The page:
Seattle shootings: Is it time for gun control?
Civil disagreements, with Lynne Varner and Bruce Ramsey of the Seattle Times editorial board, is an occasional feature of the Ed Cetera blog. Today they take up gun control in light of a spate of fatal shootings in Seattle.
Lynne Varner: Bruce, Seattle is a city on edge after shootings left five dead, plus the shooter. The Seattle Times Editorial Board here calls for solutions, both immediate — stepped up patrols, community outreach — to a broader, long-term strategic plan that tackles gun crimes and access to guns.
A unifying theme in all of the shootings — outside of the guns, of course — were the people wielding them with impunity and an absence of fear of the consequences. Reading about the tragic deaths, the Madrona father drving with his family to run errands, the teacher walking through Seattle Center until a person affiliated with a gang shoots him in the leg while trying to shoot someone else. Too many people think it is not only OK to try and settle problems with a gun, they aren't too concerned about where they're aiming it. Maybe it is time for stricter gun control.
The Brady Campaign to Prevent Gun Violence gave Washington state here 15 points out of a possible 100 for having gun control laws strict enough to prevent gun violence. "Washington has weak gun laws that help feed the illegal gun market, allow the sale of guns without background checks and allow the sale of military-style assault weapons," the Brady campaign said.
Some argue that strict gun control doesn't work. The most often used example to make this argument is Washington, D.C. which has some of the tightest restrictions on gun ownership in the country and yet one of the highest murder rates. But that's not a great comparison. So much else, including high poverty rates and organized drug crimes, goes into making D.C. a violent city.
To be sure, Washington has one of the lowest number of gun deaths per capita. According to 2008 data published by Mayors Against Illegal Guns, Washington supplies fewer crime guns per capita than the national average. What do you think, Bruce?
Bruce Ramsey: You know, Lynne, if I were designing a new society, maybe on the planet Mars, I'd ban all deadly weapons. In a society where nobody has such weapons, everyone is safer. But we don't live in a society like that, and we can't have it. We have a culture and history and Constitution that allows guns, and millions of Americans have guns. They are here. A law won't make them go away.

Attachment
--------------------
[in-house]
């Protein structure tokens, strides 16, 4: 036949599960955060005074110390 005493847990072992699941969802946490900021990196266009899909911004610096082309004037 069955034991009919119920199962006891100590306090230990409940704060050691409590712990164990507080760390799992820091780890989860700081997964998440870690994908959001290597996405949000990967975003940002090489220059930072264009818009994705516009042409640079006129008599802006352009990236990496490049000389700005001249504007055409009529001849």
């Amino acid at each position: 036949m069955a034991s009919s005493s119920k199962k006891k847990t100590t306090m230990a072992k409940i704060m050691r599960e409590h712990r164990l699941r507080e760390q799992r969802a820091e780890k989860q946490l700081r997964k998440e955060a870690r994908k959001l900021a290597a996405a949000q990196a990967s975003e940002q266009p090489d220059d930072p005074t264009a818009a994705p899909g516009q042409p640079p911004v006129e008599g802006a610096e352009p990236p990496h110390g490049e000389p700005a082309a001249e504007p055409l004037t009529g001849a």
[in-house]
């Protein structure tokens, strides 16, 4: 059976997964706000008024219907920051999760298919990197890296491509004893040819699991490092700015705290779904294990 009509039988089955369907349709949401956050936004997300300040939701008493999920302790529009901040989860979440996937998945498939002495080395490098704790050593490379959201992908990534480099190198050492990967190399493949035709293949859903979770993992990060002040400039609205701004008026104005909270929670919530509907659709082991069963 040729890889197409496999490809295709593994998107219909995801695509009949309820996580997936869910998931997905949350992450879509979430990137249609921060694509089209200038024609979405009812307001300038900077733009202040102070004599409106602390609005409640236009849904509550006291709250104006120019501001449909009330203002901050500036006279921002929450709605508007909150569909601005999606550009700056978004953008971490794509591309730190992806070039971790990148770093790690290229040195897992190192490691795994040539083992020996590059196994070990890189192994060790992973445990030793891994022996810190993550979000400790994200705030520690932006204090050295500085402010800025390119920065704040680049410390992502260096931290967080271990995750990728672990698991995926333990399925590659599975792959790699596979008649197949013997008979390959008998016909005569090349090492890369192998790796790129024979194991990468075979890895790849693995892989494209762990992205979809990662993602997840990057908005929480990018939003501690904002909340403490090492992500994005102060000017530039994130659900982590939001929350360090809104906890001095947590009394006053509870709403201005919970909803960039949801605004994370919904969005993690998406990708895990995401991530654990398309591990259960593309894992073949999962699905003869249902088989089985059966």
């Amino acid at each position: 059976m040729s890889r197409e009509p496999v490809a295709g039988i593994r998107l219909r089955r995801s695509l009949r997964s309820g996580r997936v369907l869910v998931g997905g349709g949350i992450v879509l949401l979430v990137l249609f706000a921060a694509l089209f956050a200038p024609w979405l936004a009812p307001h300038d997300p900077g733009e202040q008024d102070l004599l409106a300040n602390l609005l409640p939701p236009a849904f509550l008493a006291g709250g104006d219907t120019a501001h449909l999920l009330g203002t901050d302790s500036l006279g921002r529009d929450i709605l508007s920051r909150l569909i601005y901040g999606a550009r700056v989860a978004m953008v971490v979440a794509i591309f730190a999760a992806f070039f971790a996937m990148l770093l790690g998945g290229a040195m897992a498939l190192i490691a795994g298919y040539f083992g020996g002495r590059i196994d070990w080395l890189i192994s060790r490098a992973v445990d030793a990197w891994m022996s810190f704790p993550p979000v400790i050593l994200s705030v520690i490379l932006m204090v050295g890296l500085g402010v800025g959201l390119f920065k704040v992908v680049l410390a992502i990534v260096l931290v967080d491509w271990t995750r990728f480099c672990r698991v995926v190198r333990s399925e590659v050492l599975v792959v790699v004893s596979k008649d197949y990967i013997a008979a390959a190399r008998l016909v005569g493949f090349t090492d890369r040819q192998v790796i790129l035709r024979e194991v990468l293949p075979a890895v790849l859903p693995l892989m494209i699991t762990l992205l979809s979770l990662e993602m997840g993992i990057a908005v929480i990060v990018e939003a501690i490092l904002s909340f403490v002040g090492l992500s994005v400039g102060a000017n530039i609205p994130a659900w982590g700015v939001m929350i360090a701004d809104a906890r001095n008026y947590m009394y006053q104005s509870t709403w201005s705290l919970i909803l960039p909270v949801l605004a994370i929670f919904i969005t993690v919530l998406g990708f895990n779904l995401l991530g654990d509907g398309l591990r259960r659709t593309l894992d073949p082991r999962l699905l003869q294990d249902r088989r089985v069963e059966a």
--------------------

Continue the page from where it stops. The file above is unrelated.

One price of gun ownership is that a few people are irresponsible with them — I am thinking of these drive-by sprayings — and once in a while a gun owner goes berserk. Guns do not cause these things, but they make them easier to inflict on innocents. Without a gun it would have been more difficult for the miscreant today to shoot up some latte drinkers, though he might have used a homemade bomb. Still, he used a gun.
The immediate problem is the man himself, and he has solved that problem. His last act was a highly moral one that made the community safer.
Regarding the other shootings, yesterday's Seattle Times had the above-the-fold headline, "Cops: Guns, not gangs, are issue." It quotes a police officer saying, "A person who has a gun is more likely to use a gun." That is tautological. It is a kind of knee-jerk statement by someone who doesn't know why this is happening, but who is under pressure to say something. It is really meaningless.
The interesting questions about gun control are, first, how much control will courts permit under the Second Amendment, and second, whether more restrictions on law-abiding people would limit the actions of criminals. My guess is that the restrictions that gun opponents could actually get passed, and approved by the courts, would do little good, and that the restrictions that would work--banning the sale of ammunition and reload supplies--have no chance of being passed or being accepted by the courts.
I think we live with guns and occasionally worry about them. If this leaves you feeling at a disadvantage, Lynne, maybe you need to get one.
Achenblog by Joel Achenbach
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